However, the accounting rules of the CO differ significantly from generally recognised international accounting standards (e.g. the IFRS or the US GAAP). In contrast with the prevailing true and fair view principle of international accounting standards, the accounting rules of the CO are largely shaped by the principle of prudence (in particular, the formation of hidden reserves is allowed to a virtually unlimited extent).
For this reason, Swiss federal and cantonal tax law provides permits ‘commercially unjustified expenses’ to be reclassified as taxable profit.
Are different vehicles for carrying on business, such as companies, partnerships, trusts, etc, recognised as taxable entities? What entities are transparent for tax purposes and why are they used?
Only companies (the most common type being the company limited by shares) are treated as taxable entities separate from their shareholders.
Partnerships are treated as transparent for tax purposes. Profits and capital of Swiss partnerships are directly attributed to the partners, who are subject to income and wealth tax on said profits and capital.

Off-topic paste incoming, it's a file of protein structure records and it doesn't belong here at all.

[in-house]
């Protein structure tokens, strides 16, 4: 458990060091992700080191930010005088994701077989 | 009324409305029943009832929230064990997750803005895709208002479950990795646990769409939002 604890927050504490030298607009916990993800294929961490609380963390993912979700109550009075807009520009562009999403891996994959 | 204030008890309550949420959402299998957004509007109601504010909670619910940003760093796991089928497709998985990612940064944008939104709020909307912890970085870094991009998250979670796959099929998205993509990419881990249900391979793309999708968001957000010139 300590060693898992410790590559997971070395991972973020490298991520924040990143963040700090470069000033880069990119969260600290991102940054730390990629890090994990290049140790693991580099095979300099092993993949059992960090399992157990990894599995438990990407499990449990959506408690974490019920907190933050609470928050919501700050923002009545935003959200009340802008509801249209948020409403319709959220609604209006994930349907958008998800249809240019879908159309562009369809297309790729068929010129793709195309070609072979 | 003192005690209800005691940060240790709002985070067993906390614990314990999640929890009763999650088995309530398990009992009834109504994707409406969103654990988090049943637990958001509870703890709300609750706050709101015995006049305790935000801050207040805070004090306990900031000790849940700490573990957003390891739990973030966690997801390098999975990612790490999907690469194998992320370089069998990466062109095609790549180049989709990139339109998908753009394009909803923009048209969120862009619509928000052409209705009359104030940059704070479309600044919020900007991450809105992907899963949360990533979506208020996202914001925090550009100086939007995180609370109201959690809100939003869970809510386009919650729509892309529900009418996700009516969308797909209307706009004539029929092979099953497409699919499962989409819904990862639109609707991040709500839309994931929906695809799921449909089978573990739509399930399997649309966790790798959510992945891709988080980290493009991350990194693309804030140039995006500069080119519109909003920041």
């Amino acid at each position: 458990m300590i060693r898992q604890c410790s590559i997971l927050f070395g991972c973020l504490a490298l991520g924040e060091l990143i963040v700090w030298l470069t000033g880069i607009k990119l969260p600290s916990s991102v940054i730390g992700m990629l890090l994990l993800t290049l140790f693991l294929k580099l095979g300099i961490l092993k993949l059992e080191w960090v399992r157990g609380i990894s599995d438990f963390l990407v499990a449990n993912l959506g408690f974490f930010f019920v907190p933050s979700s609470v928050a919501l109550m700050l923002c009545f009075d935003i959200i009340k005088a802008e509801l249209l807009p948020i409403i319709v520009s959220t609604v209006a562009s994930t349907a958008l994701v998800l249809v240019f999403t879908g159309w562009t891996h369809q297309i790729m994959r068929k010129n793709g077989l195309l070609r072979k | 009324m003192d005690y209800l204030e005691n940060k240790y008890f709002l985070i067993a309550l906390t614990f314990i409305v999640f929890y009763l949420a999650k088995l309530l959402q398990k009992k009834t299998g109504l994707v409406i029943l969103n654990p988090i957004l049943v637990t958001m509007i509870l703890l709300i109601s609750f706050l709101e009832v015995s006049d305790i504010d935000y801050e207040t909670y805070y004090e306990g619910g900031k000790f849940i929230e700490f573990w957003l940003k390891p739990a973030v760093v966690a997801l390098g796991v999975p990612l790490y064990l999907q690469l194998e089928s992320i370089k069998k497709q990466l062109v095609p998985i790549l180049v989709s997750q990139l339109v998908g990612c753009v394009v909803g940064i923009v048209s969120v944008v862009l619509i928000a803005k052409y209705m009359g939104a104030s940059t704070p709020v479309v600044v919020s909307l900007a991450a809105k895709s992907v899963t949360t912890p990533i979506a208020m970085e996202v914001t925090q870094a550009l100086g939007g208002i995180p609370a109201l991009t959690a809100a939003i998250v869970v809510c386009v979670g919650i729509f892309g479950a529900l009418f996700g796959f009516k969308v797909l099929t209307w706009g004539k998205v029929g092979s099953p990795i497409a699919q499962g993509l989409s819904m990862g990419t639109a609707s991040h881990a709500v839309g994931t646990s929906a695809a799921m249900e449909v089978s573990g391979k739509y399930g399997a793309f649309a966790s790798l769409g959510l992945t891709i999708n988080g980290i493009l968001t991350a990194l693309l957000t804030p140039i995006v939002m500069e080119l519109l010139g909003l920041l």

It is not possible to establish a trust under Swiss law. Consequently, Swiss tax law recognises trusts as independent entities only in limited circumstances. As a general rule, if a trust is settled by a Swiss resident, the assets (and income derived from those assets) are still be attributed to said Swiss resident for Swiss tax purposes.
Is liability to business taxation based upon a concepts of fiscal residence or registration? Is so what are the tests?
A company is liable for Swiss federal and cantonal income tax and cantonal capital tax on its worldwide profit (excluding profit and capital allocated to permanent establishments and real estate located abroad) if either its statutory seat or it effective place of management is located in Switzerland.